I managed to walk all the way through the camp to my food without waking anyone up. I had my breakfast, broke camp and was on my way out as the first heads started to appear from their tents. It was a tad before 7am and cool. Perfect climbing weather for me so I got on my way headed up.
A family I talked to at the kitchen area the night before had told me of their trip down the Twin Brook Trail that day. They said it was very poorly maintained near the top and they had to do a lot of bushwhacking. My guess is they must have followed a runout off the trail at some point because I found this trail in great shape. Like the rest of the Pemigewasset Wilderness there are no blazes, but the trail was pretty easy to see compared to some others I’ve seen.
It also had dirt most of the way up with only some rocky sections near the top where it also climbed a bit more steeply. Still this was a great trail for an early morning climb. It was about 1600′ of climb over 2.6 miles but most of it was pretty gentle.
Seeing these signs I knew I’d crossed out of the wilderness and into the “civilization” of the AT. From here until late in the day I’d be seeing a lot of people on the trails. From day hikers and peak baggers to thru hikers there was a lot of traffic by my standards. Many places I go I won’t see anyone for days so this was hard for me to get used to.
This is the Galehead Hut run by the AMC. They have a series of these buildings where they rent out bunk space which comes with full dinner and breakfast service. Their rates are a bit much for the average hiker, but a person could travel from hut to hut with a day pack or use one as a base camp for day hikes. The folks who work at these huts seem to be invariably friendly and polite young people who make you feel welcome even if you aren’t a paying customer. They will let you use their bathrooms or fill your water containers from their taps and I’m told that in some cases hikers may be able to work for a meal or a place to sleep.
This is the view from the hut looking up at South Twin which was the next step on my adventure. From here it looked like a pretty big step so I took time for a snack after I snagged some water I didn’t have to filter myself.
Just in case the next climb sapped my will to live I also stopped to enjoy the view looking back towards where I’d come in the day before. I came up the right side of the valley in the foreground that morning, but that large valley beyond is where Franconia Brook runs and the trail I’d been on the day before. In the far distance I believe that is Loon Mt ski runs that can just barely be made out.
I was so glad I didn’t look closely at this sign when I took this pic. I snap intersections out of habit but generally just make sure the arrow points where I expect it to. If I had known this climb was only .8 miles as I was puffing my way up it might have seemed harder. I was surprised when I looked at this picture after the trip and saw that distance.
This being what the trail looked like might have something to do with that heh. It was steeper in parts but invariably just a big pile of rocks all the way up. Much of the AT is like that through the NE states due to erosion. The heavy foot traffic combined with the weather wears away any surface dirt. In good areas you get staircase like rock piles. In bad areas you get boulder puzzles you have to figure out how to get over, under or around. This trail was actually pretty good by those standards.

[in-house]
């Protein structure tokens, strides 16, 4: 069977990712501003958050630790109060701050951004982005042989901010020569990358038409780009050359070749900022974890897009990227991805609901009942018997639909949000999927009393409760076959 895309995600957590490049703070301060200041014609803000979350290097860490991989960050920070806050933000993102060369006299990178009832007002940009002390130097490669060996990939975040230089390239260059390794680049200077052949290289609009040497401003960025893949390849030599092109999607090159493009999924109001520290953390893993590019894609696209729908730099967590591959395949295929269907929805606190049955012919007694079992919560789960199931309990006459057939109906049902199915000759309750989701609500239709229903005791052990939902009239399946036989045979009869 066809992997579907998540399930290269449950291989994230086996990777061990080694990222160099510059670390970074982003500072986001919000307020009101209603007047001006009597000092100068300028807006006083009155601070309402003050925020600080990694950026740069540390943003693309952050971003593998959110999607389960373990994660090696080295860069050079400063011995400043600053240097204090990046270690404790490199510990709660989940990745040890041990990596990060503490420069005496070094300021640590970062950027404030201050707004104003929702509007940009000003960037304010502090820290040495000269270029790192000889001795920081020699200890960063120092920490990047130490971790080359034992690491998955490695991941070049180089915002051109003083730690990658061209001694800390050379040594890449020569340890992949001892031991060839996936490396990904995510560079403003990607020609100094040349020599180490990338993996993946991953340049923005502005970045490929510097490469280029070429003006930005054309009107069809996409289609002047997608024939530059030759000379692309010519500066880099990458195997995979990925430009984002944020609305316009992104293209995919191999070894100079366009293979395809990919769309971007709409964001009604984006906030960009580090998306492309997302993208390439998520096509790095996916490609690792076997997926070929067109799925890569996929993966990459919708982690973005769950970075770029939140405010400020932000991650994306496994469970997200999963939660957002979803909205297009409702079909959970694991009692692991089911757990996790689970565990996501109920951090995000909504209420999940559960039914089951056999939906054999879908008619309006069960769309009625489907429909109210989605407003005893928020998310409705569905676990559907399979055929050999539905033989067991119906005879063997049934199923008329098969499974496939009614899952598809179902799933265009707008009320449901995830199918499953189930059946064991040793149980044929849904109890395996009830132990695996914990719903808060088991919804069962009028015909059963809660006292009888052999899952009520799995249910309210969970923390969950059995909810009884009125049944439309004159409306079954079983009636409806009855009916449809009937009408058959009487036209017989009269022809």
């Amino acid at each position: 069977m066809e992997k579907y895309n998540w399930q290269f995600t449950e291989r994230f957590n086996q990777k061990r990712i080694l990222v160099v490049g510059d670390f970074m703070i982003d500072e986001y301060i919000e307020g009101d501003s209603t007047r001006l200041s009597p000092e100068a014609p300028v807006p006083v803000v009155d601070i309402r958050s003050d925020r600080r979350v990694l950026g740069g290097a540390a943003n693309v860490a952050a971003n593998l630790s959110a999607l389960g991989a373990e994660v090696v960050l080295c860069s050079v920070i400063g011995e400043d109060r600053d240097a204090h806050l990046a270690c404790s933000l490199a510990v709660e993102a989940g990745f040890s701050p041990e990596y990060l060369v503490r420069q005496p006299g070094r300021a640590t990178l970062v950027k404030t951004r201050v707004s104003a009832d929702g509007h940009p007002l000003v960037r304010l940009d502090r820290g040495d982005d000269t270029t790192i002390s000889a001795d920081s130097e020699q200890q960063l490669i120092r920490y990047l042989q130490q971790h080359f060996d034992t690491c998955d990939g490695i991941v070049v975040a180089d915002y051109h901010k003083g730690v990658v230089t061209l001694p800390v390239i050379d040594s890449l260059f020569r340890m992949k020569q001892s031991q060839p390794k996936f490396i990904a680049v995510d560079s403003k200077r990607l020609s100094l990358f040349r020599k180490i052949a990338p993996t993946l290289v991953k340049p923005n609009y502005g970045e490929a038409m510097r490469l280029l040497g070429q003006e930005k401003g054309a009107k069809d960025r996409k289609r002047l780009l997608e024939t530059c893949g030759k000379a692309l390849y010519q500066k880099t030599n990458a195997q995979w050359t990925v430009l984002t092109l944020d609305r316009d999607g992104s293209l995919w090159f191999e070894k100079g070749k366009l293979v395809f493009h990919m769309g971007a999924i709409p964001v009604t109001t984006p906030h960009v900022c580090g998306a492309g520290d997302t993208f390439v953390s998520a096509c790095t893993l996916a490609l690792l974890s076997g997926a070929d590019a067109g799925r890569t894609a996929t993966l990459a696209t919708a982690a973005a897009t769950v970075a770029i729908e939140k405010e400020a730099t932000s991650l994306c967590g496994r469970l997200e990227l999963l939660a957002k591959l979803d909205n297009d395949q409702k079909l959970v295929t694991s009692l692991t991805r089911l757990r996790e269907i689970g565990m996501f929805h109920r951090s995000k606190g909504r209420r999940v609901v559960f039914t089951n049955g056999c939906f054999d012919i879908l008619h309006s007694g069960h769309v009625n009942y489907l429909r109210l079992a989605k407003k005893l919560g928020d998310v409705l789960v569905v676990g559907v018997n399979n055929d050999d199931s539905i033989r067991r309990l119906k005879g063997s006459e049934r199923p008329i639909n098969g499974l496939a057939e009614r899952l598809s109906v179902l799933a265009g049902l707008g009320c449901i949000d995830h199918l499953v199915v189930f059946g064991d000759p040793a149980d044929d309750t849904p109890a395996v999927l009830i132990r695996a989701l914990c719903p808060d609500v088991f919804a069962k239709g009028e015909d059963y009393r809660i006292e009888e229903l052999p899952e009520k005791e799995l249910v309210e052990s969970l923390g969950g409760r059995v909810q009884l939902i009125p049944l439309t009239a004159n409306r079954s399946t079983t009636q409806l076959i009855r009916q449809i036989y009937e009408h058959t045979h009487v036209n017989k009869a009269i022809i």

There were puffs of breeze at times that hinted at cool high elevation air. The higher I got the more often there were also peeks at the views soon to be had.
Then surprisingly quickly I reached this open spot just below the peak. A perfect place to take my “summit” break in peace as opposed to at the true summit where I could see there were other people.
That sign up there in the middle is the real peak. I went up and took some pics from there before coming back for my pack so technically I get credit for summitting twice heh.
This is looking back down towards where I’d been earlier in the morning. The knob in shadow there in the middle distance is Galehead and the hut is below the near horizon in the col. Beyond Galehead is Garfield on the right and then continuing on Franconia Ridge with Lafayette and Lincoln.
These next pics are all from on top of South Twin. Too many peaks to name them all, but really they are pretty enough that names aren’t important. I was definitely rewarded for my efforts so far on this trip!
That pile of rocks is indeed the AT here as evidenced by that white blaze. Exposed like this any other trail would be washed or blown away, but these rocks seem like they aren’t going anywhere soon.
That bald there is the back side of the Bond area. The Bondcliff Trail branches off here and can just be made rising up towards Bond itself. A little more takes you to the well known Cliffs that hang above the Pemigewasset below. Many folks doing loops here will combine Franconia Ridge the the Bondcliff Trail. I guess that is why I made the plan I did to avoid all of those folks heh.
Amazingly enough this is actually the AT as it heads away from the Bonds toward Zealand Ridge via the continuing Twinway Trail. This scrub is not only tough enough to handle the exposure to the elements it seems to hardly be bothered by the traffic.
The section between the Bond area and Zeacliff at the end of Zealand Ridge seemed to really drag on. Looking at the elevation profile now I can see that what felt like going up and down was indeed so. I met a steady series of hikers coming towards me while none came up on me from behind until I took a break near Zeacliff.